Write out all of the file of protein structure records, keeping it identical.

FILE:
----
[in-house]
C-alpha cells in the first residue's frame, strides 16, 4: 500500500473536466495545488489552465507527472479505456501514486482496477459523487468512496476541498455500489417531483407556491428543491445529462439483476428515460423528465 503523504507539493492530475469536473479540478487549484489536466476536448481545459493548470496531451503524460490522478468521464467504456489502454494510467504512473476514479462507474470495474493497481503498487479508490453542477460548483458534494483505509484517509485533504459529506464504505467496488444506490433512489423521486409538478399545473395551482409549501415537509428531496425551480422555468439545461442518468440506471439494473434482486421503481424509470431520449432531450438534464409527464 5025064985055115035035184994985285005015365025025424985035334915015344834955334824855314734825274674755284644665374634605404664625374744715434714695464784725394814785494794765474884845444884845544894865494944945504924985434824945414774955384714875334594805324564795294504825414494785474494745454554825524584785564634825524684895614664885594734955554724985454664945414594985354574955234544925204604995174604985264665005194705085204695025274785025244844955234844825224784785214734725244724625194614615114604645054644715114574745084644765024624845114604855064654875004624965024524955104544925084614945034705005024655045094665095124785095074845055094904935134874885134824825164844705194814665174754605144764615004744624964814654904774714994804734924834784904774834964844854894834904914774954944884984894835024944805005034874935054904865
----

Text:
[in-house]
C-alpha cells in the first residue's frame, strides 16, 4: 500500500473536466495545488489552465507527472479505456501514486482496477459523487468512496476541498455500489417531483407556491428543491445529462439483476428515460423528465 503523504507539493492530475469536473479540478487549484489536466476536448481545459493548470496531451503524460490522478468521464467504456489502454494510467504512473476514479462507474470495474493497481503498487479508490453542477460548483458534494483505509484517509485533504459529506464504505467496488444506490433512489423521486409538478399545473395551482409549501415537509428531496425551480422555468439545461442518468440506471439494473434482486421503481424509470431520449432531450438534464409527464 5025064985055115035035184994985285005015365025025424985035334915015344834955334824855314734825274674755284644665374634605404664625374744715434714695464784725394814785494794765474884845444884845544894865494944945504924985434824945414774955384714875334594805324564795294504825414494785474494745454554825524584785564634825524684895614664885594734955554724985454664945414594985354574955234544925204604995174604985264665005194705085204695025274785025244844955234844825224784785214734725244724625194614615114604645054644715114574745084644765024624845114604855064654875004624965024524955104544925084614945034705005024655045094665095124785095074845055094904935134874885134824825164844705194814665174754605144764615004744624964814654904774714994804734924834784904774834964844854894834904914774954944884984894835024944805005034874935054904865